Homemade Hydrogen Boosters vs Hydrogen Fuel Cells

Hydrogen Booster Principle

1. The terms "hydrogen fuel cell" and "hydrogen booster" are two often confused sides of the same. A hydrogen "booster" uses electricity to separate water into its components atoms, oxygen and hydrogen, which are burned in the engine as a supplement to gasoline. "Fuel cells" are the opposite; a fuel cell combines oxygen and hydrogen to produce water and electricity. Fuel cells can best be thought of as miniature power plants, and are only used with electric motors. This confusion is only exacerbated by those who sell boosters online, as these eco-entrepreneurs often mistakenly refer to their product as a "cell." This mislabeling is generally done for marketing purposes, nothing more.

Construction

2. The simplest form of hydrogen booster is a pair of metal (most often stainless steel) plates suspended in pure water about 3/16- to 1/4-inch apart. The positive terminal of a car’s battery is connected to one plate, and the negate terminal to the other.
High-amperage power passing between these two plates separates the water molecule, causing oxygen and hydrogen gas to bubble to the top.
These gases are siphoned off into the engine’s intake with a rubber tube; the engine’s fuel injection computer will automatically reduce the amount of gasoline injected to maintain the proper air/fuel ratio, which is where the fuel savings come into play.
Although a basic 2-plate setup will indeed increase fuel mileage, more plates will always equal more hydrogen.
Five to six pairs of 3 by 5-inch steel plates should produce enough hydrogen to allow an average V6 engine to idle on hydrogen alone.

Power Increase
3. In theory, it is possible to increase horsepower with a hydrogen booster.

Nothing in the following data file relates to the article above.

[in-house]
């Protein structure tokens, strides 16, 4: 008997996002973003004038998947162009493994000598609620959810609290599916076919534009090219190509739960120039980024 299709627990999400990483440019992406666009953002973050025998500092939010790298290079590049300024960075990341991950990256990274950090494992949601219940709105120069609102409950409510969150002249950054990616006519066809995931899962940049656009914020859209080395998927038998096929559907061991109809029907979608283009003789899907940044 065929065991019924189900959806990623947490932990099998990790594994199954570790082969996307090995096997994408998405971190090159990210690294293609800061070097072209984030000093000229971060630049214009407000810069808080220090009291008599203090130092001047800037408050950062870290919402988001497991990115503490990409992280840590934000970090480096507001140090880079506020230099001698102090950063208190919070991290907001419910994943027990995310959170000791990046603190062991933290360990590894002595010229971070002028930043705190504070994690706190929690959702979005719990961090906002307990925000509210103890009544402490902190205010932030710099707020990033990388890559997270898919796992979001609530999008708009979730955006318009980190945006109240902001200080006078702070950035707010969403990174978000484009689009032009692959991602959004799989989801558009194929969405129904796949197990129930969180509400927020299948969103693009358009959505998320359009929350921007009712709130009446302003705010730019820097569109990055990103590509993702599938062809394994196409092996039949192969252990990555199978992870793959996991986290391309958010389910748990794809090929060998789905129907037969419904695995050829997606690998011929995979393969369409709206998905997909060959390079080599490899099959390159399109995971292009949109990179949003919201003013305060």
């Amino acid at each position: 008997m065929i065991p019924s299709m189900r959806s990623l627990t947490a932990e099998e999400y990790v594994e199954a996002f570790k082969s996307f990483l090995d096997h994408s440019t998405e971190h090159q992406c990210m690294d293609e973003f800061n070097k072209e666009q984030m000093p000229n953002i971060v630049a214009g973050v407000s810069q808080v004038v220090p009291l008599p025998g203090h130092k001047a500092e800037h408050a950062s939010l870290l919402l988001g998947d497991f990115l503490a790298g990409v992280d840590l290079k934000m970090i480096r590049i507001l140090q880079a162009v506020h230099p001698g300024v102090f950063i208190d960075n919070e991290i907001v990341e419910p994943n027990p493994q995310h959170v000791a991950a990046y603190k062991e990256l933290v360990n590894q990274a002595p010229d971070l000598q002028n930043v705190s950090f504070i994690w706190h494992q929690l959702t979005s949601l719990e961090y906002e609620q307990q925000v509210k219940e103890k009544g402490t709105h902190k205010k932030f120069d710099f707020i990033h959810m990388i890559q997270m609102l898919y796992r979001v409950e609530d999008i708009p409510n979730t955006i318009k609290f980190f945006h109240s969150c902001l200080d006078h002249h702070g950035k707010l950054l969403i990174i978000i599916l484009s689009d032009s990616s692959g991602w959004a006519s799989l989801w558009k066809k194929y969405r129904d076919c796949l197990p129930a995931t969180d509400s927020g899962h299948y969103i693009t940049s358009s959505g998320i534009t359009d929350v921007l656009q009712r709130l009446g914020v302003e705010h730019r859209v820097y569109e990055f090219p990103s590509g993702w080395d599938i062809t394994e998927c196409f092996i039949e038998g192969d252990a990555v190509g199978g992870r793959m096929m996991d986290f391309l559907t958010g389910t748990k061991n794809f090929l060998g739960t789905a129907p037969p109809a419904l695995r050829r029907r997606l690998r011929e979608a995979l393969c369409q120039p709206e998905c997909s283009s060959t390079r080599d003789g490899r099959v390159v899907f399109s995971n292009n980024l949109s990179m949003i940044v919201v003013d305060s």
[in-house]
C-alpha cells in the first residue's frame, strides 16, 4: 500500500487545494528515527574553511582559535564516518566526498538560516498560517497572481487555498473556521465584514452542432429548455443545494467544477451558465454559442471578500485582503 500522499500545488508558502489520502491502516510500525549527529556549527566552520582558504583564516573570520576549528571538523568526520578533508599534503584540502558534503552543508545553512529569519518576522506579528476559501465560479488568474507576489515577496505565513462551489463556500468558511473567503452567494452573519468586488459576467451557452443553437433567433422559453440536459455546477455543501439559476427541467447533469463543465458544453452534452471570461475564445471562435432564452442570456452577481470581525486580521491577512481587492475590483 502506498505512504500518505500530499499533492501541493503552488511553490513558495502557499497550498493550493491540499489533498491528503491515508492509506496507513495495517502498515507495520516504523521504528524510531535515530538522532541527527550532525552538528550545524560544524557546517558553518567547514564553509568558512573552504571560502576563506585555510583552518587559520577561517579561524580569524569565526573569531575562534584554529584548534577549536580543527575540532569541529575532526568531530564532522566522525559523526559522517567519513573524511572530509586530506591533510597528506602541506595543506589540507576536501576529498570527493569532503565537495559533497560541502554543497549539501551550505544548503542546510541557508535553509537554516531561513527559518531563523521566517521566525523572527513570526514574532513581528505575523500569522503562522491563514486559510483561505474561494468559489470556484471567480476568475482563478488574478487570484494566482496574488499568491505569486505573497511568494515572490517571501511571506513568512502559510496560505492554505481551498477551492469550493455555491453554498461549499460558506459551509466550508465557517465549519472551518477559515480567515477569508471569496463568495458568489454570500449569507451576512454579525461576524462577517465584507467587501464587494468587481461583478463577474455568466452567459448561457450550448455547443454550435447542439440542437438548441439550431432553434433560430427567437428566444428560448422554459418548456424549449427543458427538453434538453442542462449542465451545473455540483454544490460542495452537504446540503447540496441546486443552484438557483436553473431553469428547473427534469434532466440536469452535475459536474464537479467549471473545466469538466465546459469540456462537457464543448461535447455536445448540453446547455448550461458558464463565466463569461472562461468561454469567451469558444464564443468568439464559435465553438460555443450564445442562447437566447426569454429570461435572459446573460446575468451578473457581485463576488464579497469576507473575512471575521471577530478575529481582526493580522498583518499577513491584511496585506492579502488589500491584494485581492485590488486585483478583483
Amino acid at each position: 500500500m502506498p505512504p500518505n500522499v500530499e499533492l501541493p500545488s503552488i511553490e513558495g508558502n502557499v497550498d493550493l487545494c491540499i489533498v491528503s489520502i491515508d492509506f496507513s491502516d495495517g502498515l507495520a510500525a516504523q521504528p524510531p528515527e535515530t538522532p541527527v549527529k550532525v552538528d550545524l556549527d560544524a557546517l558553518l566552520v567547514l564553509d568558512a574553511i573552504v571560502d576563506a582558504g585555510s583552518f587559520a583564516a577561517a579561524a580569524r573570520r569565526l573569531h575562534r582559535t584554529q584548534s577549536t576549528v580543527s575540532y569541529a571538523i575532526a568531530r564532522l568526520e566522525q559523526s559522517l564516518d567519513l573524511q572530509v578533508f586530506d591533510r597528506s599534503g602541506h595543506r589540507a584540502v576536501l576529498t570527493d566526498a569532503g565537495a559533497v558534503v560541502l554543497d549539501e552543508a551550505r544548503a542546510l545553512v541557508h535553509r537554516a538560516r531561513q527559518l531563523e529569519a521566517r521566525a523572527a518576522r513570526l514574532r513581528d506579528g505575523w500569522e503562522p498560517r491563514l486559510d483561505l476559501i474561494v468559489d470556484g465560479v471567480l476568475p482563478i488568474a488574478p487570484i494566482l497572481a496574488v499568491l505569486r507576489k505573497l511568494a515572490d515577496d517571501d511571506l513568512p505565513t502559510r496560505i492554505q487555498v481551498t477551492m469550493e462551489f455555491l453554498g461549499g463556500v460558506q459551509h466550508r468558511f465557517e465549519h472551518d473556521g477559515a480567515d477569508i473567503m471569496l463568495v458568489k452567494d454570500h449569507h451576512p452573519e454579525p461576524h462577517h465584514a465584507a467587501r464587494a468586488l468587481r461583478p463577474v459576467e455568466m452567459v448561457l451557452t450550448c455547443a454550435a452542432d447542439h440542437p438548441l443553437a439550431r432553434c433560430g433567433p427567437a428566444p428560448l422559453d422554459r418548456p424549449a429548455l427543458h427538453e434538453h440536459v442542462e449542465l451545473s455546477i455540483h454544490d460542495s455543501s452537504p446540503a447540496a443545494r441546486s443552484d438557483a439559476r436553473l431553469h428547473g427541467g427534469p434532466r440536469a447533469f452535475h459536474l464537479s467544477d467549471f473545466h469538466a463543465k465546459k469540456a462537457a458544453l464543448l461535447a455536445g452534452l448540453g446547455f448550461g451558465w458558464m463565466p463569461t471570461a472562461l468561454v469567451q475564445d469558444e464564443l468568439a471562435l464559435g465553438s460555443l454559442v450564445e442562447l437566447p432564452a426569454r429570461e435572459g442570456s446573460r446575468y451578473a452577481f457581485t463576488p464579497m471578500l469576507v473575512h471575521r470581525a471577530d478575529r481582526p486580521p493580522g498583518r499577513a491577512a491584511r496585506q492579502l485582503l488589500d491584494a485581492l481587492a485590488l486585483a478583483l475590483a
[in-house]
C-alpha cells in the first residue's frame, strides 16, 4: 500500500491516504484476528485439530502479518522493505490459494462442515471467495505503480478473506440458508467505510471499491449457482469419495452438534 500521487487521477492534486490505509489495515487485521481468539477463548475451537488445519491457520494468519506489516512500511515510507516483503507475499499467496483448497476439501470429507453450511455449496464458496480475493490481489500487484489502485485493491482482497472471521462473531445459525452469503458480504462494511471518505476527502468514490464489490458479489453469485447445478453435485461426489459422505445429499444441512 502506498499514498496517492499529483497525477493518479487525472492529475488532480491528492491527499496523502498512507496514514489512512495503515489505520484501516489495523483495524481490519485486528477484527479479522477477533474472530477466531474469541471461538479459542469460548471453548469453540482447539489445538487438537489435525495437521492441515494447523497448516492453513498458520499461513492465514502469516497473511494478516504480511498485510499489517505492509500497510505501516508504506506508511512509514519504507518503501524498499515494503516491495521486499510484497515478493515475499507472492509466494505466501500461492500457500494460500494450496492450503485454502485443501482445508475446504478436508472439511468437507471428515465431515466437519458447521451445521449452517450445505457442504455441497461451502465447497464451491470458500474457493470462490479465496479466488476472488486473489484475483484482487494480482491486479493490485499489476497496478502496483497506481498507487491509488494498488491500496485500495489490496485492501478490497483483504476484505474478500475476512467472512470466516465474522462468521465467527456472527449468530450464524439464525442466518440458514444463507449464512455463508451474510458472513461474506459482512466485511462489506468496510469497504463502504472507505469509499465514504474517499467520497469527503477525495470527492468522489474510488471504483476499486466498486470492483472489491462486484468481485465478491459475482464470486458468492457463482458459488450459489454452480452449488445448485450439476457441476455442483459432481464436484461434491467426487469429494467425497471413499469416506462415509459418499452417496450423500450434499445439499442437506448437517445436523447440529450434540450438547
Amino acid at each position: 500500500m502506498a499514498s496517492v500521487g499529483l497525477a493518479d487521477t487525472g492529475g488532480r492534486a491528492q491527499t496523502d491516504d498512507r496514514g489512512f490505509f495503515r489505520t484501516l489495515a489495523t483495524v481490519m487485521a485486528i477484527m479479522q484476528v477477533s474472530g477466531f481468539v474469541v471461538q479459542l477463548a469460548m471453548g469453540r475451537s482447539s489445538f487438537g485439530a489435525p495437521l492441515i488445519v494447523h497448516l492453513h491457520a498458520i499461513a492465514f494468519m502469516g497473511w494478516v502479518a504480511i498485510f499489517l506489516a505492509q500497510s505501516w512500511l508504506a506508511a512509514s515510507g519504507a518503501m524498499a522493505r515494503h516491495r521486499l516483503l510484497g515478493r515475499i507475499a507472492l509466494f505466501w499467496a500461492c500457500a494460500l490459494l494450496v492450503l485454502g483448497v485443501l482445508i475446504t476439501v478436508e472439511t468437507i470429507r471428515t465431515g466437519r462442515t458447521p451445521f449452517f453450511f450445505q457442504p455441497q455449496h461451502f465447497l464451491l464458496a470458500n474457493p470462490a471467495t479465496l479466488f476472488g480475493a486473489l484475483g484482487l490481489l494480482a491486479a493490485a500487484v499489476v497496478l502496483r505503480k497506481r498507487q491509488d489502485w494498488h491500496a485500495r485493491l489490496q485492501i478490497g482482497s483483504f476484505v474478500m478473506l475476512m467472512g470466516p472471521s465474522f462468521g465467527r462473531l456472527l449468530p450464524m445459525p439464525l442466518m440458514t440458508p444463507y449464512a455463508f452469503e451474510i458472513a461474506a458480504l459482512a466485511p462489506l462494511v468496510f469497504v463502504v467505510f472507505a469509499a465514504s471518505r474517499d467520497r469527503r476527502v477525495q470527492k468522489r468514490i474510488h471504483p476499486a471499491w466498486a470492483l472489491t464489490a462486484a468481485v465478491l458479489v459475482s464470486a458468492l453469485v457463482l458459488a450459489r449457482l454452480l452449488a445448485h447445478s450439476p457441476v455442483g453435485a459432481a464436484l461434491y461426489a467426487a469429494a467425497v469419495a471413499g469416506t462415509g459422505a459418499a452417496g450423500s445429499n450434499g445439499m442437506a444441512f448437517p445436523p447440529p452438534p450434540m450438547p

Oxygen comprises one third of the gases produced by the booster; more oxygen will allow more fuel to burn in a given space, which is always good for more horsepower.

This same principle is the one by which nitrous oxide (NOS or N2O) operates, but individual results may vary.
Some engines with electronic throttles are programmed to reduce airflow in proportion to fuel, so the additional oxygen may do little to nothing.
Truth in fact it may reduce mileage simply for the reason that the O2 sensor will see an oxygen rich exhaust and will increase the fuel to the engine to compensate.
This is un-desirable and can be corrected with an EFIE.

Hydrogen fuel cells
1.  Hydrogen fuel cells are one of several emerging technologies with the potential to change the way we use energy.
Instead of relying on fossil fuels, hydrogen fuel cells use an electrochemical process to transform hydrogen and oxygen from the air into electrical power with only harmless water vapor as a by-product.
Although fuel cells use expensive and complex technology, it is not difficult to understand their basic components.

Catalyst
2. Since hydrogen fuel cells rely on the process of catalysis, they require a metallic catalyst.
This comes in the form of a metal plate that is located at one end of the fuel cell.
The plate reacts with the hydrogen fuel and separates it into its component protons and electrons, making it possible to capture the electrons and convert them into electrical power.
In electrical terminology, the catalyst sector of the fuel cell is its anode.

Electrical Circuit
3. Since a hydrogen fuel cell is an electric generator, it must contain a circuit that carries the electricity it produces.
This circuit serves as a current collector; it is a conduit for the freed electrons.
The circuit is mated to a battery, or directly to an electric motor, to provide power for an automobile or other machine.

Proton Exchange Membrane
4. Hydrogen fuel cells also contain a proton exchange membrane.
This is a polymer membrane that serves as an electrolyte.
The hydrogen ions pass through the proton exchange membrane only after losing their electrons to the catalyst.

Cathode
5. After passing through the electrolyte, the protons are exposed to oxygen in the cathode.
They also combine with electrons that have completed the external circuit.
The protons acquire new electrons to form water vapor, which is released from the cell as exhaust. Multiple Cells
6. While each fuel cell includes a catalyst, electrolyte and cathode, few hydrogen fuel cell mechanisms contain just a single cell.
Often these thin cells are stacked in many layers with each cell connected to a single external circuit.
The fuel cell stack is then fed hydrogen fuel and the chemical process begins automatically.

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